Clinton: net censorship the new Berlin Wall

US Secretary of State Hillary Clinton has called for an unfettered worldwide internet and urged global condemnation of those who conduct cyber attacks.

Clinton: net censorship the new Berlin Wall

Clinton’s comments come as China sought to contain tension with the United States over the hacking and censorship of Google.

We stand for a single internet where all of humanity has equal access to knowledge and ideas

“A new information curtain is descending across much of the world,” she said, calling growing internet curbs the modern equivalent of the Berlin Wall. “We stand for a single internet where all of humanity has equal access to knowledge and ideas,” Clinton said in a major address that cited China, Iran, Saudi Arabia and Egypt among countries that censored the internet or harassed bloggers.

Countries that built electronic barriers to parts of the internet or filtered search engine results contravened the UN’s Universal Declaration on Human Rights, which guarantees freedom on information, she said.

Addressing concerns about cyber-spying in China that have prompted Google to threaten to quit that market, Clinton said “countries or individuals that engage in cyber-attacks should face consequences and international condemnation.”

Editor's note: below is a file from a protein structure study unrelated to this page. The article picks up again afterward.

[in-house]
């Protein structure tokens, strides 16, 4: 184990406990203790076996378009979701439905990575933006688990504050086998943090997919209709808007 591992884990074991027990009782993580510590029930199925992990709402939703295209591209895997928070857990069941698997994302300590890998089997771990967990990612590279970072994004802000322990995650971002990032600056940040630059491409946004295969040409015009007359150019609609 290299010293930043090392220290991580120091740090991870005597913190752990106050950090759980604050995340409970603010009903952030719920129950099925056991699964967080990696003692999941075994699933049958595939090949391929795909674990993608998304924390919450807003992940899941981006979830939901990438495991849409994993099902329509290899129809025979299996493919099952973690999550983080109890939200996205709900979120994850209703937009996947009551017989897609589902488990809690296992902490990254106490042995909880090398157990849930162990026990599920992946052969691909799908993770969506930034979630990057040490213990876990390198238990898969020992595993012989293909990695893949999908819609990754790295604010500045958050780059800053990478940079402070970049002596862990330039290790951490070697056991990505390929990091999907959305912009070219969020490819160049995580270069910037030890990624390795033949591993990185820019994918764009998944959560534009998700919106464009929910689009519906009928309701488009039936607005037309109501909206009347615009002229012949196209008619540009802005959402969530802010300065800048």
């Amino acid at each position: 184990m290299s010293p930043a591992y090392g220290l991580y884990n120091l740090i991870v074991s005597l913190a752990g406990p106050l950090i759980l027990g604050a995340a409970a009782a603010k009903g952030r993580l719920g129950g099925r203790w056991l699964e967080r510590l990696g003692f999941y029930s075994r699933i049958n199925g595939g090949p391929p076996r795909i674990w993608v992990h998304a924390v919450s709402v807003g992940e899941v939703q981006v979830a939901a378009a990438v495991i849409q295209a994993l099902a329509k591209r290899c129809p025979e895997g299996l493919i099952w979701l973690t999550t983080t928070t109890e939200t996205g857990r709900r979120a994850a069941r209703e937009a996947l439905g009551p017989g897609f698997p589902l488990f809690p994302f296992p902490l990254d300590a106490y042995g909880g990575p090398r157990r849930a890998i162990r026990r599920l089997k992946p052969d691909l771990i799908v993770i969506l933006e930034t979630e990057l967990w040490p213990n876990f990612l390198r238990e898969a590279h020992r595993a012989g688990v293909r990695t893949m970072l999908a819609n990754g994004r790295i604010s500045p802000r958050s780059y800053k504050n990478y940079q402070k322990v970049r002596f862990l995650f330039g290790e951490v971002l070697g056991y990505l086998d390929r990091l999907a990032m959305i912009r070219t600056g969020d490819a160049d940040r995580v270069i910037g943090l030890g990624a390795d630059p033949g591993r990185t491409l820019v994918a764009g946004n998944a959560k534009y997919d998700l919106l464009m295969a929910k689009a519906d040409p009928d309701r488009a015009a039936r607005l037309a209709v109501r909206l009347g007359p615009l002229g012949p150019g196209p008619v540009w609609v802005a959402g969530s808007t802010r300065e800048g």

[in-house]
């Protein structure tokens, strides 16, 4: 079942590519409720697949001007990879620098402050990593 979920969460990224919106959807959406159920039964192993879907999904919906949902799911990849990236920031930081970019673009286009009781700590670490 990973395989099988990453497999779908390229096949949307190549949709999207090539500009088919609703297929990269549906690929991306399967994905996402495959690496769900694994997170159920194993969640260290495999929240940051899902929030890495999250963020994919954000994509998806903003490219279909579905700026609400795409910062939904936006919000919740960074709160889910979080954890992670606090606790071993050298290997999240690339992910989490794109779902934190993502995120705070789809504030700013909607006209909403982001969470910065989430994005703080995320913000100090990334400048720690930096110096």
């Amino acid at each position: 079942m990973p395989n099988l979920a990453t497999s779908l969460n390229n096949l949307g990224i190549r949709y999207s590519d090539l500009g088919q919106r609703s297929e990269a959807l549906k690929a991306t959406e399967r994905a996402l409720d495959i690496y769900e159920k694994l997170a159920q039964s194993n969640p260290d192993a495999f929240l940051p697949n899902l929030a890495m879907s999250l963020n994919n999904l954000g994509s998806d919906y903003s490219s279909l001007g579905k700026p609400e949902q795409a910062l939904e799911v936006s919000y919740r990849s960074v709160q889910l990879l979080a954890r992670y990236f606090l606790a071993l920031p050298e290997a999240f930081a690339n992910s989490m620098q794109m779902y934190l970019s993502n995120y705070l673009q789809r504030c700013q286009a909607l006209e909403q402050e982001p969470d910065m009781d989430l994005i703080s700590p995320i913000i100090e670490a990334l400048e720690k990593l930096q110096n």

“In an interconnected world, an attack on one nation’s networks can be an attack on all,” Clinton said. “We look to Chinese authorities to conduct a thorough investigation of the cyber intrusions that led Google to make this announcement.”

Mixed blessing

Clinton warned that internet technologies were a mixed blessing because along with the benefits of spreading knowledge and empowering citizens, the web is used by al Qaeda to spread hatred and by authoritarian states to crush dissent. “The same networks that help organise movements for freedom also enable al Qaeda to spew hatred and incite violence against the innocent,” she said.

“And technologies with the potential to open up access to government and promote transparency can also be hijacked by governments to crush dissent and deny human rights.”

China, Tunisia and Uzbekistan have stepped up censorship of the internet, while Vietnam has cut access to popular social networking sites and Egypt had detained 30 bloggers and political activists, she said. Saudi Arabia, China and Vietnam have also blocked internet access to religious information or silenced people of faith, Clinton added.

The US recognised limits to freedom of speech and the need to combat use of the internet to spread hate speech, recruit terrorists or distribute stolen intellectual property. “But these challenges must not become an excuse for governments to systematically violate the rights and privacy of those who use the Internet for peaceful political purposes,” she claimed.

China plays down row

In Beijing, comments by Chinese Vice Foreign Minister He Yafei appeared to be part of an effort to play down the dispute and avoid further straining ties with Washington.

“The Google incident should not be linked to bilateral relations, otherwise that would be over-interpreting it,” the official Xinhua news agency quoted He as telling Chinese reporters.

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